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Don’t rip Britain aside, May tells EU

British Prime Minister Theresa May has appealed directly to fellow European leaders to drop “unacceptable” Brexit demands that she said could rip Britain apart, and urged the bloc to respond in kind to her “serious and workable” plan.

Over Wiener schnitzel in Salzburg, May tried to win over the leaders of the European Union by effectively asking them what they would do if they were asked to agree a “legal separation” of their countries — something she says the EU is asking for by insisting Northern Ireland might stay under EU economic rules.

EU officials have again said Britain needs to move its own position over how to avoid erecting border posts between the British province and EU member Ireland – as well as on future economic cooperation after Brexit day in March.

With just over six months to Brexit day, both sides agree on one point – that time is running out to secure a deal that will mark Britain’s biggest policy shift in almost half a century.

“I believe that I have put forward serious and workable proposals. We will of course not agree on every detail, but I hope that you will respond in kind,” she told the other leaders at the Felsenreitschule theatre.

“The onus is now on all of us to get this deal done,” she said, according to the senior British government source.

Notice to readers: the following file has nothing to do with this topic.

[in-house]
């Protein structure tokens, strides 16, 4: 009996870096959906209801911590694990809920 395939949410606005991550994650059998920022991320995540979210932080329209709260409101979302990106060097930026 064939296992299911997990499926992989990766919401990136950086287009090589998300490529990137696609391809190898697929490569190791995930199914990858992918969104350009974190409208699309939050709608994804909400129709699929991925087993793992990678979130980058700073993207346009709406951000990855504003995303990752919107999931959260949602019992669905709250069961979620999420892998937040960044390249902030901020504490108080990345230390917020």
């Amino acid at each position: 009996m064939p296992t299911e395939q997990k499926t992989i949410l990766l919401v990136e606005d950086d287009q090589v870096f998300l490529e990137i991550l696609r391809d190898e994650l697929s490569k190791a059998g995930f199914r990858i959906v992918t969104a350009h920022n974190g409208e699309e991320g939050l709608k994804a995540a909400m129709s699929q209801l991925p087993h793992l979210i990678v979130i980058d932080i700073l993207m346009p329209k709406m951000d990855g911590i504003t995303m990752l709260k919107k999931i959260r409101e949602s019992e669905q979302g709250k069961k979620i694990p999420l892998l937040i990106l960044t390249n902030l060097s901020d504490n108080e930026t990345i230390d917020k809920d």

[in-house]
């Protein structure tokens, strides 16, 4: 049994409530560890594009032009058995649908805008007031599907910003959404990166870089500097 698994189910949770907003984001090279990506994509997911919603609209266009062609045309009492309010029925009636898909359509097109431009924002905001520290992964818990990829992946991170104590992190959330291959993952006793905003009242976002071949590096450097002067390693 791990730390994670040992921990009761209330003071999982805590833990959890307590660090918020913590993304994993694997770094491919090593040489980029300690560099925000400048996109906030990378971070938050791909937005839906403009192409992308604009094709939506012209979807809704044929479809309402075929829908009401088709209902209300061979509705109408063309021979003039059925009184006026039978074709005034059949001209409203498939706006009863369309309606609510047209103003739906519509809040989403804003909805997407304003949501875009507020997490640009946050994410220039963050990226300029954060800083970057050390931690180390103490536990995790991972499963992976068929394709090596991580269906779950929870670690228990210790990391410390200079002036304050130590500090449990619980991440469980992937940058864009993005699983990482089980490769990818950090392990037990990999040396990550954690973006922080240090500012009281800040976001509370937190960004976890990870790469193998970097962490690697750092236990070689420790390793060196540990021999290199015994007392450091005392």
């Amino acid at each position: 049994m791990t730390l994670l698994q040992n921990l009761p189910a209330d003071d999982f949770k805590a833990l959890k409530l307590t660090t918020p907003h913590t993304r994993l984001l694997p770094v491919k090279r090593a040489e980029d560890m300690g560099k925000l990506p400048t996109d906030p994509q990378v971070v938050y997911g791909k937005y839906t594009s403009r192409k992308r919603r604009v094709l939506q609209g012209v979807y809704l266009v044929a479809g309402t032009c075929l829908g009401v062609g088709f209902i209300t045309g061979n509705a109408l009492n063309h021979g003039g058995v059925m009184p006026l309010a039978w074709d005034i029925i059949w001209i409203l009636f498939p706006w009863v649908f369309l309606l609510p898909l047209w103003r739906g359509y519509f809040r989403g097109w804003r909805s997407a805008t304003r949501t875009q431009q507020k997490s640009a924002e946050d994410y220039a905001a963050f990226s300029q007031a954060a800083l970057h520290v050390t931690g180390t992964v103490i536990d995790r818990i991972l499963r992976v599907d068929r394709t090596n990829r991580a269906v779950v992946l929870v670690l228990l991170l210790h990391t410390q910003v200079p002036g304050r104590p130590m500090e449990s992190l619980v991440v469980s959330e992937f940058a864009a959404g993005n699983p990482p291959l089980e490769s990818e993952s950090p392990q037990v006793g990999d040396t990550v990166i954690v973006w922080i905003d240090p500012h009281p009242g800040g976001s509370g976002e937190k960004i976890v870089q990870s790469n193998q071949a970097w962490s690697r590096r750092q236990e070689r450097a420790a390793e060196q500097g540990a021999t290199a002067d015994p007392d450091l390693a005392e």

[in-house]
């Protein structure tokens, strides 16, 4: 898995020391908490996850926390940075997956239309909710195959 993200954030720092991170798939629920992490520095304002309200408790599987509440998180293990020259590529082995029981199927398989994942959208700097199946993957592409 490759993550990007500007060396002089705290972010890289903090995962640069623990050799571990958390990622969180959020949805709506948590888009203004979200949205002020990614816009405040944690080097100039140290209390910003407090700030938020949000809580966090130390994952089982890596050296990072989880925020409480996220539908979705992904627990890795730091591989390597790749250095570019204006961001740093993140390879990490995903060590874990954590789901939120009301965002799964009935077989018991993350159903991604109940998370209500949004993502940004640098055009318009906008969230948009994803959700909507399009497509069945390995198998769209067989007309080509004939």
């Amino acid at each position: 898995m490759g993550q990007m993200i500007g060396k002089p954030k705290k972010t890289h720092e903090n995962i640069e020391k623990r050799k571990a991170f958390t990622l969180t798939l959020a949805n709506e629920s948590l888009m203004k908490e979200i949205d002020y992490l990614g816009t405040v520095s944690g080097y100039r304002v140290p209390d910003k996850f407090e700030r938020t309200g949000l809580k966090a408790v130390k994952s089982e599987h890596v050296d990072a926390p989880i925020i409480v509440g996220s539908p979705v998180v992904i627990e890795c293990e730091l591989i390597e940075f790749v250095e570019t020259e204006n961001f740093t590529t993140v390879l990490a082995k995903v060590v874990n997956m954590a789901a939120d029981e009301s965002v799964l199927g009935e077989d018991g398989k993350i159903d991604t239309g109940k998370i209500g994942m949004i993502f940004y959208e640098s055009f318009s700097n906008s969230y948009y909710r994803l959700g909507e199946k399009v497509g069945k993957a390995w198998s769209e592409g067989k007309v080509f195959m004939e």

The talks, which have gone on for over a year, are bogged down in how to ensure that what will become Britain’s only land border with the EU, between Northern Ireland and Ireland, will not become home again to the checks and tensions of the past.

May has rejected an EU proposal to keep the province in a customs union with the bloc if they fail to reach a deal to keep the entire EU-UK border open, instead offering a time-limited customs arrangement that would cover the whole of Britain.

Over dinner, she said the problem could be solved by securing the type of “frictionless trade” envisaged in her Chequers plan, and that Britain was still committed to agreeing a fall-back scheme with the EU.

May has shown little sign of moving away from her Brexit plan, shrugging off criticism not only from Brussels but also at home over her proposals for future trade relations and Northern Ireland.

Irish Prime Minister Leo Varadkar told reporters there had been no advance on the issue, while European Commission President Jean-Claude Juncker said a deal with Britain was still “far away”.

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